Dad, you have something to give your children that no one else can give, something that will have a profound impact upon your children beyond the grave. Do not leave your children unblessed! When your name, your memory, is summoned in your son or daughter's mind long after you are gone, what will accompany it? Will your name, your memory, be positive or negative? Will it be a stepping stone or stumbling block to that son or daughter's life and future? Proverbs 22:1 reads, "A good name is rather to be chosen than great riches, and loving favour rather than silver and gold."

On January 8, 2002, President Bush signed into law the "No Child Left Behind Act of 2001". It is designed to help close the achievement gap between disadvantaged and minority students and their peers. Listen, Christian fathers must not leave behind an unblessed child! Through our words and our deeds, we must authenticate our children, pointing them to the Lord and His great purpose for their lives!

SECOND, JACOB'S FINAL CHAPTER RECORDS A REQUEST REITERATED AND A PROMISE HONORED. Back in Genesis 47:29, Jacob called his son Joseph to his side, and made him promise not to bury him in Egypt, but to carry him out of Egypt to the place in Canaan where his father's were buried. Joseph promised his father that he would do just as he asked. Here in Genesis 49, after the pronouncement of the blessing upon his children, just before his death, Jacob reminds his children of his earlier request the Joseph's promise. Notice Genesis 49:29-33. "And he charged them, and said unto them, I am to be gathered unto my people: bury me with my fathers in the cave that is in the field of Ephron the Hittite, 30 In the cave that is in the field of Machpelah (mak-pay-law') which is before Mamre, in the land of Canaan, which Abraham bought with the field of Ephron the Hittite for a possession of a buryingplace. 31 There they buried Abraham and Sarah his wife; there they buried Isaac and Rebekah his wife; and there I buried Leah. 32 The purchase of the field and of the cave that is therein was from the children of Heth. 33 And when Jacob had made an end of commanding his sons, he gathered up his feet into the bed, and yielded up the ghost, and was gathered unto his people."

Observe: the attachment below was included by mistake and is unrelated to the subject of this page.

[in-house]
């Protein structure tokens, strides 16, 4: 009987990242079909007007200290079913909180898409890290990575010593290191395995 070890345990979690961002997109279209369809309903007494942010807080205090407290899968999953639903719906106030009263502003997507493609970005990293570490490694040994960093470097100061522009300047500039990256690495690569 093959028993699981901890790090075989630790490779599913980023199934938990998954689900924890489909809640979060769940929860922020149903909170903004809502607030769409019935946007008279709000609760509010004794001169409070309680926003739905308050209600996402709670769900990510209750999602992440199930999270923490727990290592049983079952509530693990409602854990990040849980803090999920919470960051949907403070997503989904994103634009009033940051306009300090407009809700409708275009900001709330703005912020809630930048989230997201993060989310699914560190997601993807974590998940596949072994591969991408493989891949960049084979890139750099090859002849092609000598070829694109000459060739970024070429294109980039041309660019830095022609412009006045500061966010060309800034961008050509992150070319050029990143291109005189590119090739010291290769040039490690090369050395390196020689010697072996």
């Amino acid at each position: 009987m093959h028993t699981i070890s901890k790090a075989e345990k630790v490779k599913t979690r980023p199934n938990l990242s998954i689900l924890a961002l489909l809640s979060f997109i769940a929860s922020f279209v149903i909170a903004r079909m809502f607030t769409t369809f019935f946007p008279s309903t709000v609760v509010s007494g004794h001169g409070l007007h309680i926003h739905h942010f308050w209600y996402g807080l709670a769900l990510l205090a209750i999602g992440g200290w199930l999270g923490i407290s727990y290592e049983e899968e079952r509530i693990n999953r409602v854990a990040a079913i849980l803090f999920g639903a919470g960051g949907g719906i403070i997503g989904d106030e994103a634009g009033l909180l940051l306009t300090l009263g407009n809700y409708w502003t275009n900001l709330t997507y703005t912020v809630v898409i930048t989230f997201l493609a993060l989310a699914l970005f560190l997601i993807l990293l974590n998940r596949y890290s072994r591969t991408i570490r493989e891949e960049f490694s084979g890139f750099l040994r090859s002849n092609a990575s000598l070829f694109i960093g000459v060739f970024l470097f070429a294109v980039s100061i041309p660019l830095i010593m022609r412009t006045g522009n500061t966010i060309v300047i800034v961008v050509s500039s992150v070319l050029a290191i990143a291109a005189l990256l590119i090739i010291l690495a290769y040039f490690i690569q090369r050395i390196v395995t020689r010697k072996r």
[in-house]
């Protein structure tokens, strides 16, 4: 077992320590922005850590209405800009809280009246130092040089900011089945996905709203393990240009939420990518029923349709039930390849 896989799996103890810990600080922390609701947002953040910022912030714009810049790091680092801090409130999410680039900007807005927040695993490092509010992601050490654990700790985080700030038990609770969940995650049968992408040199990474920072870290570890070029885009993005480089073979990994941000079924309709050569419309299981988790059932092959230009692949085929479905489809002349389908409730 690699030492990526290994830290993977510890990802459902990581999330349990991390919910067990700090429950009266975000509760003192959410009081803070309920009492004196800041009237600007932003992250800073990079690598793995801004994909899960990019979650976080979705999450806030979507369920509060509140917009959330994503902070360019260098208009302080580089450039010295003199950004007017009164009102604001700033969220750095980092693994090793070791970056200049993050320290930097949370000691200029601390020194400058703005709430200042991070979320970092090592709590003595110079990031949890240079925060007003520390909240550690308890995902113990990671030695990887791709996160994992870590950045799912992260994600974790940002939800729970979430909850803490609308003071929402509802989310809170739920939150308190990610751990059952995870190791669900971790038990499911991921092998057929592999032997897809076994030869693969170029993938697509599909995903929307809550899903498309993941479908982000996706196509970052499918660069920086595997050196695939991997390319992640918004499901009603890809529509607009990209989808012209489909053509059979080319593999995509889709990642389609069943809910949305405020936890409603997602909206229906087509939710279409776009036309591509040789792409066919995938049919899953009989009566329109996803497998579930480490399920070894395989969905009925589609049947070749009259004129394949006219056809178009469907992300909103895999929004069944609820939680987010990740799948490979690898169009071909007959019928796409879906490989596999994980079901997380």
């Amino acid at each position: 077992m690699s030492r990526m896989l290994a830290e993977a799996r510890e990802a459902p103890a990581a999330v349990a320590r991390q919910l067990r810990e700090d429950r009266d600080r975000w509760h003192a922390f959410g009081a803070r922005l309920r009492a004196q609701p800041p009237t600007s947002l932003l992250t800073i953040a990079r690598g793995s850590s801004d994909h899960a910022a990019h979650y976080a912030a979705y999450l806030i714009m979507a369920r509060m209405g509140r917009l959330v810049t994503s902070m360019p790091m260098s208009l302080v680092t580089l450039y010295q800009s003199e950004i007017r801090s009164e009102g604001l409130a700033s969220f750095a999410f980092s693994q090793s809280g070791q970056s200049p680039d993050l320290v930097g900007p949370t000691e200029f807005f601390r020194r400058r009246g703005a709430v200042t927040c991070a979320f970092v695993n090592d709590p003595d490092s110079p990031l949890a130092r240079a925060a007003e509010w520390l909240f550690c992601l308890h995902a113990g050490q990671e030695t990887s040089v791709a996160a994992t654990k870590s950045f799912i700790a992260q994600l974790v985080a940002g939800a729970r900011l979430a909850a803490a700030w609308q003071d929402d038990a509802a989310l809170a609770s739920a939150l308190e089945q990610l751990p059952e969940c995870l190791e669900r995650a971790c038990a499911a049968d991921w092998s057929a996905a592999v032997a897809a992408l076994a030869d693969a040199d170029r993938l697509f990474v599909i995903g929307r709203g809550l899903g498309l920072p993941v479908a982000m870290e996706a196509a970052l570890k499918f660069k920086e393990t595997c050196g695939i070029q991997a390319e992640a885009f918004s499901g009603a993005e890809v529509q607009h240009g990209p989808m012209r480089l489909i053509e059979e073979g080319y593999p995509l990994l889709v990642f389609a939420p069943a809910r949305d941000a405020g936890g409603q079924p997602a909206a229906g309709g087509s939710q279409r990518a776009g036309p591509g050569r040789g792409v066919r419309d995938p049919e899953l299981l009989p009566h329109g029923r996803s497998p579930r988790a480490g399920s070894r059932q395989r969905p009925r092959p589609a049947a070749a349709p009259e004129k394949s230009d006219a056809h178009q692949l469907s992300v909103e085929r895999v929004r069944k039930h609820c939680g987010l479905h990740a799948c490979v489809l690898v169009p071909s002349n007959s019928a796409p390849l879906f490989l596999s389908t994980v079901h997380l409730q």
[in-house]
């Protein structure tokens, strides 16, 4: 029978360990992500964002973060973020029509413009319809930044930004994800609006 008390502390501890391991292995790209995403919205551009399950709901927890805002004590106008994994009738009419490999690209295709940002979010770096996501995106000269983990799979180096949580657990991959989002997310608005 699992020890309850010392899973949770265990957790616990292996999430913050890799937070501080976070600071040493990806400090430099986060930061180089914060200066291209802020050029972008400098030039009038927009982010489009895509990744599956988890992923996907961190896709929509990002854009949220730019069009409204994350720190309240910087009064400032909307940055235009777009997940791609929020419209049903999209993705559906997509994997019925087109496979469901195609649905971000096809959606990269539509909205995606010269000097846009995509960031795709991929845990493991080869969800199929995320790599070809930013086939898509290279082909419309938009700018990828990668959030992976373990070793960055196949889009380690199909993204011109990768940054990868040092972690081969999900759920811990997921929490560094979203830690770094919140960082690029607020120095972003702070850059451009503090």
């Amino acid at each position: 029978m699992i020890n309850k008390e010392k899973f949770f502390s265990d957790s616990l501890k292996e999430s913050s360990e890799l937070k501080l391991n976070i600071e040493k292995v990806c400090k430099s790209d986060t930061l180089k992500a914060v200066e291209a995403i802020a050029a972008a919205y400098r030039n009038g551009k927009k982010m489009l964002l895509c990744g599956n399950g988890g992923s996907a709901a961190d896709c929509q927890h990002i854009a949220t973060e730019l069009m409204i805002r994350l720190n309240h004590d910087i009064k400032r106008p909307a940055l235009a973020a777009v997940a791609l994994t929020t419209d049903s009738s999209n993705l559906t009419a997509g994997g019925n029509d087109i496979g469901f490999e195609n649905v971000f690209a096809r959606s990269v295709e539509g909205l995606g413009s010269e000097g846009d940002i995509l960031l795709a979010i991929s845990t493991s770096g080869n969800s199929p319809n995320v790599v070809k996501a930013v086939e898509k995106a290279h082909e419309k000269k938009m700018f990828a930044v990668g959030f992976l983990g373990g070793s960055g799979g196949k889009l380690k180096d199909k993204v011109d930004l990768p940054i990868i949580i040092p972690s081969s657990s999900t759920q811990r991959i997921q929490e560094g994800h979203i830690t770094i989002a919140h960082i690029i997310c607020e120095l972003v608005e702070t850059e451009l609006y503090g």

All of this, the blessing of his children and the request to be buried in Canaan, was a great act of faith on the part of Jacob. It is noted as such in Hebrews 11:21. "By faith Jacob, when he was a dying, blessed both the sons of Joseph; and worshipped, leaning upon the top of his staff." Jacob died in faith, holding on to the promise of God. The death of Jacob is spoken of as being, "gathered unto his people." Even in death, especially in death, he is identified with the land of promise, as well as the people of promise, the people of God. Someone has said concerning Christians, "The sky, not the grave is our goal."